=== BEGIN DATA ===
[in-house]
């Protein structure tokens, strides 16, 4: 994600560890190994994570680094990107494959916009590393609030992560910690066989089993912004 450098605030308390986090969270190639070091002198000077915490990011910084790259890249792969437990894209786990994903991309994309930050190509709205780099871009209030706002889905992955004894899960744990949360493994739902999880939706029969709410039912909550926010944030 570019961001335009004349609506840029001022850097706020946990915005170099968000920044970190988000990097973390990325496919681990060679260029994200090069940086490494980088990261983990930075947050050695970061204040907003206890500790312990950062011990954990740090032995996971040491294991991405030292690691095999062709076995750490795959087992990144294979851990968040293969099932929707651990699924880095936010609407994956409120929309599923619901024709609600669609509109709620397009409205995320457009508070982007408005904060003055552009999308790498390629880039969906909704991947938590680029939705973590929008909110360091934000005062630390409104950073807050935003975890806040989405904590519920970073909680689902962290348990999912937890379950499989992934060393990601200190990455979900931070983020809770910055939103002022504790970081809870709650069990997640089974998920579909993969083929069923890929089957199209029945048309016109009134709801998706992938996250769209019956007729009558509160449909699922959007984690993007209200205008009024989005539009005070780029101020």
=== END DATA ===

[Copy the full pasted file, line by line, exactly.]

[in-house]
């Protein structure tokens, strides 16, 4: 994600560890190994994570680094990107494959916009590393609030992560910690066989089993912004 450098605030308390986090969270190639070091002198000077915490990011910084790259890249792969437990894209786990994903991309994309930050190509709205780099871009209030706002889905992955004894899960744990949360493994739902999880939706029969709410039912909550926010944030 570019961001335009004349609506840029001022850097706020946990915005170099968000920044970190988000990097973390990325496919681990060679260029994200090069940086490494980088990261983990930075947050050695970061204040907003206890500790312990950062011990954990740090032995996971040491294991991405030292690691095999062709076995750490795959087992990144294979851990968040293969099932929707651990699924880095936010609407994956409120929309599923619901024709609600669609509109709620397009409205995320457009508070982007408005904060003055552009999308790498390629880039969906909704991947938590680029939705973590929008909110360091934000005062630390409104950073807050935003975890806040989405904590519920970073909680689902962290348990999912937890379950499989992934060393990601200190990455979900931070983020809770910055939103002022504790970081809870709650069990997640089974998920579909993969083929069923890929089957199209029945048309016109009134709801998706992938996250769209019956007729009558509160449909699922959007984690993007209200205008009024989005539009005070780029101020």